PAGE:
If Jesus was the first created, as some people claim, surely the Greek word ‘protoktistos’ would have been used instead – or is my information incorrect? I do not pretend to understand Greek and so I seek clarity and insight into the meaning and differences of ‘prototokos’ and ‘protoktistos’ and whether the latter Greek word literally means “first created” or not.

I am not asking about the meaning of the phrase ‘prōtotokos pasēs ktiseōs’ because that subject has already been addressed in other questions.

My question is: **does the Greek word ‘protoktistos’ mean “first created”?#

Linked to that, a secondary question is: if it does, is that Greek word ever applied to Christ Jesus?**

Previous questions on the subject of the Greek word translated into English as "firstborn" do not deal with the Greek word ‘protoktistos.’ It's a different Greek word and all I want to know is, can it be translated into English as 'first created'?

Clearly, my question is unclear. I will now go back to the drawing board and rethink the whole topic.

  • 1
    Good question - this is just to point out that the Tag '1-corinthians' ought to be 'colossians'.
    – Anne
    Jun 14, 2018 at 15:40
  • 2
    How is this question different than hermeneutics.stackexchange.com/questions/27865/…
    – Perry Webb
    Jun 14, 2018 at 20:29
  • 2
    'Tokos' is usury (See Strong or Young). So prototokos is the first return on an investment. It may refer to a firstborn child - the first fruit of the marriage union. But the usage in scripture obliges a translator to include the idea of 'usury' within the translation. 'First Token' conveys the concept. Christ's resurrection was the first token that God's investment in a New Creation was a successful enterprise.
    – Nigel J
    Jun 15, 2018 at 3:11
  • 1
    @Nigel J - you've just partially answered my question. Pity the question has to be closed before others can contribute, though. I still want to know what ‘protoktistos’ means.
    – Lesley
    Jun 15, 2018 at 7:28
  • 2
    @Lesley I spent most of my last shift studying around this subject and I think I may understand - now - why you asked the question. Colossians 1:15 πρωτοτοκος πασης κτισεως - 'prototokos of every creature' [KJV]. Had your question been specific to this text I think we might have got somewhere with it, by relating 'creation' to 'prototokos' in this text rather than to a word not in scripture.
    – Nigel J
    Jun 17, 2018 at 7:27

1 Answer 1


Yes, the πρωτόκτιστος would mean the "first-created", and in this context, when the entire creation κτίσις is mentioned, it would mean that Jesus is the first, but nevertheless one among the created things, enlisted in their class as its first member. But it is written πρωτότοκος - "the first-born" - and not πρωτόκτιστος, and since τίκτω ("to give birth", "beget") here is semantically different from κτίζω ("to create"), thus also Christ's status is semantically different from the status of the entire creation. It is the same as if one has found a firsthand ink-written manuscript of Shakespeare's "Hamlet" and wrote: "I have found the ink-written manuscript of "Hamlet", the first-written of all printed "Hamlets". This sentence would clearly put the written "Hamlet" outside the class of the printed "Hamlets", for the verb "to write" is semantically different from the verb "to print". Similarly here, the "first-begotten" stands outside of the class of the "created". The immediate continuation of the sentence also excludes any possibility of putting Jesus in the class of created order, for we read that "everything, the visible and invisible is created in Him" and "through Him" (1:16), now "everything" is everything and it contains the entirety of creation, exempting from this entirety the one in whom and through whom this entirety is created. The same is said in Hebrews 1:1, saying that "through Him (the Son) God made the universe"; now, there is nothing created outside the universe and both the one who creates and the one through whom is created the universe are necessarily not enlisted with the universe, ergo, both are beyond creation/co-uncreated, ergo - co-eternal also, for time is an aspect of creation and beyond creation is only a-temporality/eternity.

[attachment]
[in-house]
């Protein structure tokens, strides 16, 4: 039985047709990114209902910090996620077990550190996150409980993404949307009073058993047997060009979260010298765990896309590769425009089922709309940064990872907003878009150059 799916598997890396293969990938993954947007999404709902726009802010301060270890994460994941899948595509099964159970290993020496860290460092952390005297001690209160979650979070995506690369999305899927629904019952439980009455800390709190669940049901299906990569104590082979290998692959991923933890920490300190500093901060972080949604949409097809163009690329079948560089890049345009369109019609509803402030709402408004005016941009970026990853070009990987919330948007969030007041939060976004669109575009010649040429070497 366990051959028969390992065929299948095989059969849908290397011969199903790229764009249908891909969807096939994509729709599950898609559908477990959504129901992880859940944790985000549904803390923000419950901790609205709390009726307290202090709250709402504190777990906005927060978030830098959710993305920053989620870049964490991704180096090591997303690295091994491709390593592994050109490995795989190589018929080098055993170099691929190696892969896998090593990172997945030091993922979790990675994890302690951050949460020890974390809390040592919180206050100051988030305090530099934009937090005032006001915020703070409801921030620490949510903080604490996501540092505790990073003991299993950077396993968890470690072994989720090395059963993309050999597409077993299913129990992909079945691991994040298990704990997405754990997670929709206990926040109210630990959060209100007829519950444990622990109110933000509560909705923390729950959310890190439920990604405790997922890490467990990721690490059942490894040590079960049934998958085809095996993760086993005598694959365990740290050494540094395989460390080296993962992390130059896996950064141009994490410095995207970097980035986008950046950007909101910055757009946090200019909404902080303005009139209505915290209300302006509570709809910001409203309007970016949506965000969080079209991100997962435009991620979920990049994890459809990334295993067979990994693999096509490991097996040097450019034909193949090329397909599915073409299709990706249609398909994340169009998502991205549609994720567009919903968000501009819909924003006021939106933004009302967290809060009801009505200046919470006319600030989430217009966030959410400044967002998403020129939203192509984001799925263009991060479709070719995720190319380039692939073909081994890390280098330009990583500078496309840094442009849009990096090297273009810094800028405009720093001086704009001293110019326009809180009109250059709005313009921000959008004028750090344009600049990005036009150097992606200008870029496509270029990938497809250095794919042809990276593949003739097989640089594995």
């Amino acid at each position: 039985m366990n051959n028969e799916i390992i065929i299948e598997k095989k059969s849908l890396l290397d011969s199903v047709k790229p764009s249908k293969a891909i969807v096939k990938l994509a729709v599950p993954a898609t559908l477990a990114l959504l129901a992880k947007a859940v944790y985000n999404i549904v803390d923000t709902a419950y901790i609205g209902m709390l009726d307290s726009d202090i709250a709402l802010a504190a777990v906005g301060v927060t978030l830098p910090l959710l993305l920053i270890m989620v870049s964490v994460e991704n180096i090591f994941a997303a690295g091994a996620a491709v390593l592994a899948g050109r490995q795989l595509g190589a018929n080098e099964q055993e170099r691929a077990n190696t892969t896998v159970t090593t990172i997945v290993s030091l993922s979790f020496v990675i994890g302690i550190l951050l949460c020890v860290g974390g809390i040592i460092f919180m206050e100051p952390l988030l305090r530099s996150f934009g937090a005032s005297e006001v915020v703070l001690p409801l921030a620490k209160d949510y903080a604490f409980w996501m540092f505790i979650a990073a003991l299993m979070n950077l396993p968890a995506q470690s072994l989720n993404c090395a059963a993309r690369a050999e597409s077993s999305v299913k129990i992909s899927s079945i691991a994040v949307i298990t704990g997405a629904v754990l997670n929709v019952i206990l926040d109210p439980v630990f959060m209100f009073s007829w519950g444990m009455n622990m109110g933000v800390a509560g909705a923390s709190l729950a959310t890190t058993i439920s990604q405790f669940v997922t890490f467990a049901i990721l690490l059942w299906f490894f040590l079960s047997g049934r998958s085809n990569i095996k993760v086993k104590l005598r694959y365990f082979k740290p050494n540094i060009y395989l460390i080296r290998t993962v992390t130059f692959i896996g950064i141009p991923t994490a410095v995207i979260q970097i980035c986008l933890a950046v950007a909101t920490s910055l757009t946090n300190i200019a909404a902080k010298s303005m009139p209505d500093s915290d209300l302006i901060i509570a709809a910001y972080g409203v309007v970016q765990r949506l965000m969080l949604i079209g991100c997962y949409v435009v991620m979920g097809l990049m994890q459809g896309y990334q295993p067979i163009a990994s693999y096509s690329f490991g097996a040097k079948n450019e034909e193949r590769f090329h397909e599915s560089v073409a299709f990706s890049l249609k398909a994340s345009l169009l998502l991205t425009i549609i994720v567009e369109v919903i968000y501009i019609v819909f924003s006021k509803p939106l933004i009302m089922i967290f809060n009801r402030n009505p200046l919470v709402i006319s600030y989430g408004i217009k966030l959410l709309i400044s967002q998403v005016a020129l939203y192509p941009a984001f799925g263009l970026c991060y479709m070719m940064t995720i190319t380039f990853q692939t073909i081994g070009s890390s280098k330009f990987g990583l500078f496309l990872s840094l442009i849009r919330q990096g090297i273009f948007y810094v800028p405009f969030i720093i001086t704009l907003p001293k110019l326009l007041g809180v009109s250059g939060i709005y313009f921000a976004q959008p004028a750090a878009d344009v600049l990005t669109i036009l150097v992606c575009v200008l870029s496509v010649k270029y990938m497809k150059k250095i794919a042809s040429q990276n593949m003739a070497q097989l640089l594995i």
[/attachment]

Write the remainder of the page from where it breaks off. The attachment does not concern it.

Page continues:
πρωτόκτιστος is never applied and cannot be applied to Jesus Christ. Arians and their theological descendants Jehovah-witnesists tried to explain Proverb 8:22's ἔκτισεν with reference to God's Wisdom as God's Wisdom being created, and thus, from this passage transferring the createdness to Jesus. Yet this conjuncture of theirs does not stand criticism, but on this there is so many written. I have also written on this on this site of Biblical Hermeneutics (See question: "Does Proverbs 8:22 say that God's wisdom was the first person/thing that God created" Does Proverbs 8:22 say that God's wisdom was the first person/thing that God created? ).

  • @Lesley Dear Lesley, I understand, for some reason you may not have liked my post, but it would be nicer if you might have substantiated and voiced your dislike or objections. Cheers. Levan Jun 16, 2018 at 22:33
  • It was not I who downvoted your answer. Indeed, I have now upvoted your answer. Thank you for responding to my question.
    – Lesley
    Jun 17, 2018 at 6:08
  • Here is a link to an article I found that relates specifically to the meaning of "firstborn" and why the Greek word for "first created" is never applied to Christ Jesus (section IV): bible-researcher.com/metzger.jw.html
    – Lesley
    Jun 17, 2018 at 6:11
  • @Lesley Thanks dear Lesley, for reading and estimating! I will see the source you provide the link to and give my opinion about it also! Jun 17, 2018 at 12:48

Not the answer you're looking for? Browse other questions tagged or ask your own question.